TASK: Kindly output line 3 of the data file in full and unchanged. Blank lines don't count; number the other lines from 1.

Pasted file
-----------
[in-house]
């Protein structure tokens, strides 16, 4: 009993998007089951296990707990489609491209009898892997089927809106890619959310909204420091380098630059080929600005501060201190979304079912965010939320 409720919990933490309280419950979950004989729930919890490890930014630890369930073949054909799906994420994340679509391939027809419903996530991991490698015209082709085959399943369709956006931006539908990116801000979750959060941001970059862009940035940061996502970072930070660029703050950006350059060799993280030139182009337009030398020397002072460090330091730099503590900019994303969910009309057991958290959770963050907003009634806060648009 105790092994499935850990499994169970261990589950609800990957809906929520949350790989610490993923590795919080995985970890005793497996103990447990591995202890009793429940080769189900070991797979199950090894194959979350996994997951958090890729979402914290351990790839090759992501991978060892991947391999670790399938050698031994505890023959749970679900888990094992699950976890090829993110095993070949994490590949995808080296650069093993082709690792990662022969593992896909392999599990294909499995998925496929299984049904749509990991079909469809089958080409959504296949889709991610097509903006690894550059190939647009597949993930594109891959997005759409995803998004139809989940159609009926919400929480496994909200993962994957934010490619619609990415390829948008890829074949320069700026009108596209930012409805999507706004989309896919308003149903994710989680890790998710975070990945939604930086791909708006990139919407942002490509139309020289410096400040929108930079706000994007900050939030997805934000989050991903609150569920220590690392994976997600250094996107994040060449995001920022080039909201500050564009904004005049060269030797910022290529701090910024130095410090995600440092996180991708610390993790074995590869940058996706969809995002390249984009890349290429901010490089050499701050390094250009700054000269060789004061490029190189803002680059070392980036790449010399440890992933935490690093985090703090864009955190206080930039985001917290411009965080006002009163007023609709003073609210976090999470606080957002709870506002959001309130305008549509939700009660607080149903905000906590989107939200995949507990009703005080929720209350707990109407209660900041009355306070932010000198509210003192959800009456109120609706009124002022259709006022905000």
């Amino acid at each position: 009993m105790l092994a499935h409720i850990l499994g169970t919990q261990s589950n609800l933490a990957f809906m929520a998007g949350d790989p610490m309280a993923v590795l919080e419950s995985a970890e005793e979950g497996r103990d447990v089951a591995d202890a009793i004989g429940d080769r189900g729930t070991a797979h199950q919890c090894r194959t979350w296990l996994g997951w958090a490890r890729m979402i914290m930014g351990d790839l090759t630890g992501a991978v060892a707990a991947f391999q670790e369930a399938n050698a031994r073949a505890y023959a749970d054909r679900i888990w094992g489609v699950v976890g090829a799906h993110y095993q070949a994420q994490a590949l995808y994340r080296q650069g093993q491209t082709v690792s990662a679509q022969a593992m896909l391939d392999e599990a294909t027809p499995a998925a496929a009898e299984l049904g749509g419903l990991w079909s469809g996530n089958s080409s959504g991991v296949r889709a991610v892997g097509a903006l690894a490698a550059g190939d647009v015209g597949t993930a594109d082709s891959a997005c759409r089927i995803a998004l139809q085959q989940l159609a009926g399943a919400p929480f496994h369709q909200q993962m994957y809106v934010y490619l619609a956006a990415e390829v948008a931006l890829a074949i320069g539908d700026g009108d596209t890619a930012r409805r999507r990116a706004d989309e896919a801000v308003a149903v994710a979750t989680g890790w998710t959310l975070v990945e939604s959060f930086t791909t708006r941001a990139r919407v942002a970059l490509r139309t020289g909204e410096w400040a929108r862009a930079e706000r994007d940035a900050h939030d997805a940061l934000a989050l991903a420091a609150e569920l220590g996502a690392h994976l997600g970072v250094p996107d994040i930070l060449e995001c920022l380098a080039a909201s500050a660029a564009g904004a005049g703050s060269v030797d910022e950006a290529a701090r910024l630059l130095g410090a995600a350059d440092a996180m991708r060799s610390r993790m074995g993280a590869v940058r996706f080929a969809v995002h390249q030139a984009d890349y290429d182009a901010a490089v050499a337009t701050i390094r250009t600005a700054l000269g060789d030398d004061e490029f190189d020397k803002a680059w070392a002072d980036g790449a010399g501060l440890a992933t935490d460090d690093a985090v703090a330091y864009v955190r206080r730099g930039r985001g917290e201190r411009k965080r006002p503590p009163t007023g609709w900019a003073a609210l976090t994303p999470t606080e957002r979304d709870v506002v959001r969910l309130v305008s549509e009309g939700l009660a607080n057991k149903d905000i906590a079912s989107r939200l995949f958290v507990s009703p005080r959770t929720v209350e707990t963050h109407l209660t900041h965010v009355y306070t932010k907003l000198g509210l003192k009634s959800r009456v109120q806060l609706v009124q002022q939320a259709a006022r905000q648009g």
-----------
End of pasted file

């Amino acid at each position: 009993m105790l092994a499935h409720i850990l499994g169970t919990q261990s589950n609800l933490a990957f809906m929520a998007g949350d790989p610490m309280a993923v590795l919080e419950s995985a970890e005793e979950g497996r103990d447990v089951a591995d202890a009793i004989g429940d080769r189900g729930t070991a797979h199950q919890c090894r194959t979350w296990l996994g997951w958090a490890r890729m979402i914290m930014g351990d790839l090759t630890g992501a991978v060892a707990a991947f391999q670790e369930a399938n050698a031994r073949a505890y023959a749970d054909r679900i888990w094992g489609v699950v976890g090829a799906h993110y095993q070949a994420q994490a590949l995808y994340r080296q650069g093993q491209t082709v690792s990662a679509q022969a593992m896909l391939d392999e599990a294909t027809p499995a998925a496929a009898e299984l049904g749509g419903l990991w079909s469809g996530n089958s080409s959504g991991v296949r889709a991610v892997g097509a903006l690894a490698a550059g190939d647009v015209g597949t993930a594109d082709s891959a997005c759409r089927i995803a998004l139809q085959q989940l159609a009926g399943a919400p929480f496994h369709q909200q993962m994957y809106v934010y490619l619609a956006a990415e390829v948008a931006l890829a074949i320069g539908d700026g009108d596209t890619a930012r409805r999507r990116a706004d989309e896919a801000v308003a149903v994710a979750t989680g890790w998710t959310l975070v990945e939604s959060f930086t791909t708006r941001a990139r919407v942002a970059l490509r139309t020289g909204e410096w400040a929108r862009a930079e706000r994007d940035a900050h939030d997805a940061l934000a989050l991903a420091a609150e569920l220590g996502a690392h994976l997600g970072v250094p996107d994040i930070l060449e995001c920022l380098a080039a909201s500050a660029a564009g904004a005049g703050s060269v030797d910022e950006a290529a701090r910024l630059l130095g410090a995600a350059d440092a996180m991708r060799s610390r993790m074995g993280a590869v940058r996706f080929a969809v995002h390249q030139a984009d890349y290429d182009a901010a490089v050499a337009t701050i390094r250009t600005a700054l000269g060789d030398d004061e490029f190189d020397k803002a680059w070392a002072d980036g790449a010399g501060l440890a992933t935490d460090d690093a985090v703090a330091y864009v955190r206080r730099g930039r985001g917290e201190r411009k965080r006002p503590p009163t007023g609709w900019a003073a609210l976090t994303p999470t606080e957002r979304d709870v506002v959001r969910l309130v305008s549509e009309g939700l009660a607080n057991k149903d905000i906590a079912s989107r939200l995949f958290v507990s009703p005080r959770t929720v209350e707990t963050h109407l209660t900041h965010v009355y306070t932010k907003l000198g509210l003192k009634s959800r009456v109120q806060l609706v009124q002022q939320a259709a006022r905000q648009g």